No — but let’s talk.
That was the attitude taken by Jos. A. Bank Clothiers Inc. on Thursday when it nixed the latest bid by The Men’s Wearhouse Inc., but said it is willing to open discussions as long as the talks are on its terms.
In a letter sent to Men’s Wearhouse chief executive officer Douglas S. Ewert on Thursday, Jos. A. Bank chairman Robert N. Wildrick said the board has rejected the revised tender offer of $63.50 a share on the grounds that it is “inadequate.” He said the board met twice to review the offer and that the review is ongoing.
More importantly, this time the Jos. A. Bank board has approved a meeting with Men’s Wearhouse to “establish a process” for further talks about its rival’s offer.
Wildrick set forth some issues that Jos. A. Bank wanted to discuss in the future meeting, such as the “precise scope” of due diligence, how the proposed transaction will be structured, the certainty of closing a deal, and what is Men’s Wearhouse’s final and best offer.
This time the letter to Ewert included a confidentiality agreement in connection with Men’s Wearhouse’s due diligence request.
Wildrick also lit a fire under Ewert’s chair, noting that, “Time is of essence, and we would like to understand your ability to proceed quickly with your proposal.”
Wildrick cautioned, “[N]otwithstanding our willingness to provide you with this opportunity to address the foregoing issues, the Jos. A. Bank board has made no determination to sell the company, and no determination that your proposal is a superior proposal, as defined in our membership interest purchase agreement for the Eddie Bauer transaction.”
He left Ewert with one bit of good news for shareholders of both Jos. A. Bank and Men’s Wearhouse: “I have instructed our advisers to contact your advisers.”
Gilbert Harrison, chairman of Financo, one of Jos. A. Bank’s financial advisers, said, “Under either transaction, whether it be Men’s Wearhouse or Eddie Bauer, the board of Jos. A. Bank would have created enormous value for its shareholders. The board’s only focus, which has been difficult, has been in making the right decision for the shareholders on which path to take.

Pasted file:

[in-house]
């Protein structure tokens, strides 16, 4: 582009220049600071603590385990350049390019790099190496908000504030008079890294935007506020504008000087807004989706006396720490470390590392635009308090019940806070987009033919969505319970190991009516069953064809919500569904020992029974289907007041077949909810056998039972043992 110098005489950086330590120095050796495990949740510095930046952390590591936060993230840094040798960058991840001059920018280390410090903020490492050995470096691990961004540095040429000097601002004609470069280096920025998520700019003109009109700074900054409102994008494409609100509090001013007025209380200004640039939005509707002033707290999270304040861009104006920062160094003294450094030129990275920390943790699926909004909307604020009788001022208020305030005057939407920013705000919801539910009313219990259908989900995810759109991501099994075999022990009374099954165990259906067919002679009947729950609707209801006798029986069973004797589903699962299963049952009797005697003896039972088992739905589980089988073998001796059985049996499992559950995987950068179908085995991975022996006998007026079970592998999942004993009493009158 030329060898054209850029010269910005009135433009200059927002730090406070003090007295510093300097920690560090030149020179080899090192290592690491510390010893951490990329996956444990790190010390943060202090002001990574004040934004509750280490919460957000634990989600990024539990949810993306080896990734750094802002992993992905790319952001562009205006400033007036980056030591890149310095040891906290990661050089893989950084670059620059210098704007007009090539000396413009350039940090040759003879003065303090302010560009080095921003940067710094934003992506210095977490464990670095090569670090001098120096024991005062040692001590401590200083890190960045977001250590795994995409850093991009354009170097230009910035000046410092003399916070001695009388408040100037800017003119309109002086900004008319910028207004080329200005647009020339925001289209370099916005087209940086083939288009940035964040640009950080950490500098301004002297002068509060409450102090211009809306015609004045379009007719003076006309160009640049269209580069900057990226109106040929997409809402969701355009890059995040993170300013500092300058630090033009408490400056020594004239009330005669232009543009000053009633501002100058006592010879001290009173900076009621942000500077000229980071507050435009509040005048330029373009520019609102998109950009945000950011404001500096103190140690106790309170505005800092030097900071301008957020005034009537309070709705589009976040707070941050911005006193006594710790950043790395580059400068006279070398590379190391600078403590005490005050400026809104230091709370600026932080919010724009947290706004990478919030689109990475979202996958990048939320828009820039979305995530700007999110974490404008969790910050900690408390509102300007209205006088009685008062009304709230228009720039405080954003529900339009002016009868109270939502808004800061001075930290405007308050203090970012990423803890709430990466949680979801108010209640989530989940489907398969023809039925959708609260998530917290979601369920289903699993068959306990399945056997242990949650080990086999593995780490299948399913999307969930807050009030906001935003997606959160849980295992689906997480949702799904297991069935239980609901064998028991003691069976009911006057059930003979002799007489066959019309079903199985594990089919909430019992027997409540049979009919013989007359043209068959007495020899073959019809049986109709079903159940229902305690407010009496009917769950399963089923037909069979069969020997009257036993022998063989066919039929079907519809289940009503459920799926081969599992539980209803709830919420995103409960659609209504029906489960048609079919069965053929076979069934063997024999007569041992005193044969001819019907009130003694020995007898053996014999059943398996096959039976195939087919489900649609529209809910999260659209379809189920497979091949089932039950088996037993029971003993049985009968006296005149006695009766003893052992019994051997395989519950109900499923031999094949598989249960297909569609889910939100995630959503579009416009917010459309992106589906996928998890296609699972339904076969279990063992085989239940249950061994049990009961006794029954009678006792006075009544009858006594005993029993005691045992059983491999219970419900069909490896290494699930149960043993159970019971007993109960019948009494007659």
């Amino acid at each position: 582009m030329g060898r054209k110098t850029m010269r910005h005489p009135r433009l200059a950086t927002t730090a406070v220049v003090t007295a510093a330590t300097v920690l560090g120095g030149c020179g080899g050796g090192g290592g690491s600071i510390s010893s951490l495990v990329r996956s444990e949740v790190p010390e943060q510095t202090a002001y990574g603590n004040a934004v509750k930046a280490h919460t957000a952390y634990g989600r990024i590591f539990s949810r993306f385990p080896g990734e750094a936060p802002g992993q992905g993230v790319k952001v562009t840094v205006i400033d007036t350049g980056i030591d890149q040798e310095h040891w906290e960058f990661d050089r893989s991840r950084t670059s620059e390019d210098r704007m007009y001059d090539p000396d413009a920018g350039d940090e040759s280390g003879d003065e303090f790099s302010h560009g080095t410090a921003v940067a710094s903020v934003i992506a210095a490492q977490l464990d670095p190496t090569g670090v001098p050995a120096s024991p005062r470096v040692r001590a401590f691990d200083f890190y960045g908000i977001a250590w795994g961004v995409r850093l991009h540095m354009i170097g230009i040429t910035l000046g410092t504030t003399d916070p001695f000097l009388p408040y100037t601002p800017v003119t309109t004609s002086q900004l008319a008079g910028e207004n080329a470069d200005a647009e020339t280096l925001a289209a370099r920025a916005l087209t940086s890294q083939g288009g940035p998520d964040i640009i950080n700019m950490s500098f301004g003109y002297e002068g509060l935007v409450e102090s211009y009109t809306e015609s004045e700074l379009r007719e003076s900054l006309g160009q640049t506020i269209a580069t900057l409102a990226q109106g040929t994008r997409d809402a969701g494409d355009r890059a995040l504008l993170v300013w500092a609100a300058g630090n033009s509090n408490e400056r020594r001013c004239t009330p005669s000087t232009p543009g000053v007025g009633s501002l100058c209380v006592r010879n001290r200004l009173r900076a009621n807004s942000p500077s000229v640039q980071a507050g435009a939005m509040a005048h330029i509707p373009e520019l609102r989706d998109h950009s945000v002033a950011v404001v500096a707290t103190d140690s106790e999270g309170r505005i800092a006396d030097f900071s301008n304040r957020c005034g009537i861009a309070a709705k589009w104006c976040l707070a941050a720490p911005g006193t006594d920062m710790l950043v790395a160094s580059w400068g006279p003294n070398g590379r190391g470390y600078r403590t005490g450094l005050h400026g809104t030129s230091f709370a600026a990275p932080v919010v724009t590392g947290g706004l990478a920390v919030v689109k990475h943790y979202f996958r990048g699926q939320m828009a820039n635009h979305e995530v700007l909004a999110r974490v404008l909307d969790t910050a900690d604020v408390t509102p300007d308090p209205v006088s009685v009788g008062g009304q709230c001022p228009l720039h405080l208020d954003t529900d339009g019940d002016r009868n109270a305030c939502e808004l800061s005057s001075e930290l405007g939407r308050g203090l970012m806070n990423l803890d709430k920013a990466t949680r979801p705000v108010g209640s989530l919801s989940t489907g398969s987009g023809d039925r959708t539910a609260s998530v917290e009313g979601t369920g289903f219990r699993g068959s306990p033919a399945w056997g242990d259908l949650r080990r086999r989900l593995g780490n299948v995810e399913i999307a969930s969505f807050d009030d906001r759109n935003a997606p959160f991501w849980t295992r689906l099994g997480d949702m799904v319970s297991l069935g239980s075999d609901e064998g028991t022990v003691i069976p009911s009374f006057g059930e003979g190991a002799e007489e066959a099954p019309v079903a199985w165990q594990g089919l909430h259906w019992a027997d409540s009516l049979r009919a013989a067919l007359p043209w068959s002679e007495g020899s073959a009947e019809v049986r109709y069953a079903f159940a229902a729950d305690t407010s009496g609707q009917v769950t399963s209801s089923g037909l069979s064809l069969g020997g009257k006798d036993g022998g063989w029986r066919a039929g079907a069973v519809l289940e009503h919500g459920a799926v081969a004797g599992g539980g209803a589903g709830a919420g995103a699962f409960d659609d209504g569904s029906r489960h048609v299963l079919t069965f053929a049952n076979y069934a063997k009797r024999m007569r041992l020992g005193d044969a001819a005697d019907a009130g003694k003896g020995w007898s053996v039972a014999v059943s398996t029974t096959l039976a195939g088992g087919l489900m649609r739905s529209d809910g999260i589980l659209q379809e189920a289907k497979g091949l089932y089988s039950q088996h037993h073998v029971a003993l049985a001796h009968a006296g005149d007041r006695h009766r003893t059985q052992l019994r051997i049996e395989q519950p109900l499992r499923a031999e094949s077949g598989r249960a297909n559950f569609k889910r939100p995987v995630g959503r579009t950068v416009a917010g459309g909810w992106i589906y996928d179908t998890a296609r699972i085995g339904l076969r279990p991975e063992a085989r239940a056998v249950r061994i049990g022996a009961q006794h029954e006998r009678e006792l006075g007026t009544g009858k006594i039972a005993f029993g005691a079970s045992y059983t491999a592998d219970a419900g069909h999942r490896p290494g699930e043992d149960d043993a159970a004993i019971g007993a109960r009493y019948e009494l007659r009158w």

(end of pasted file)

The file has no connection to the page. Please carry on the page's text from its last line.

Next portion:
“What people have neglected to realize is that in 1999, when Bob Wildrick and the current management team came in, the company was worth less than $20 million. Today it is worth 100 times that amount. It has no debt on its balance sheet and more than $400 million of cash in the bank. And more than that, 5,000 new jobs have been created since 1999 as a result of the growth of the company,” the banker said.
Should Jos. A. Bank go ahead with plans to acquire Eddie Bauer, it will have to carry debt on its balance sheet. Sources said that there would be cash flow from the core Jos. A. Bank operation to fund additional acquisitions down the road.
One criticism regarding the Eddie Bauer transaction is that it centers on value creation for shareholders later on, presuming the turnaround at Bauer takes hold and the perceived momentum continues. In contrast, analysts and some investors such as hedge fund Eminence Capital prefer the offer from Men’s Wearhouse, because shareholder value is created immediately. Eminence holds a 9.9 percent stake in Men’s Wearhouse and a 4.9 percent stake in Jos. A. Bank.
Executives at Men’s Wearhouse could not be reached for comment by press time. Executives at Golden Gate Capital, which owns Eddie Bauer, declined comment.
Men’s Wearhouse on Monday raised its cash tender offer to $63.50 a share, or a total value of $1.78 billion, from $57.50, or $1.61 billion. It also said it was prepared to boost its bid to $65 a share, valuing a deal at $1.8 billion, if Jos. A. Bank agreed to end its agreement to acquire Eddie Bauer.
Earlier this month, Jos. A. Bank inked a deal with Golden Gate Capital to acquire Eddie Bauer in a cash-and-stock deal valued at $825 million.
The disclosure of Wildrick’s letter to Ewert came after the markets closed. Shares of Jos. A. Bank rose 0.6 percent to close at $60.30 in Nasdaq trading and Men’s Wearhouse rose 1.5 percent to $50.42 in New York Stock Exchange trading.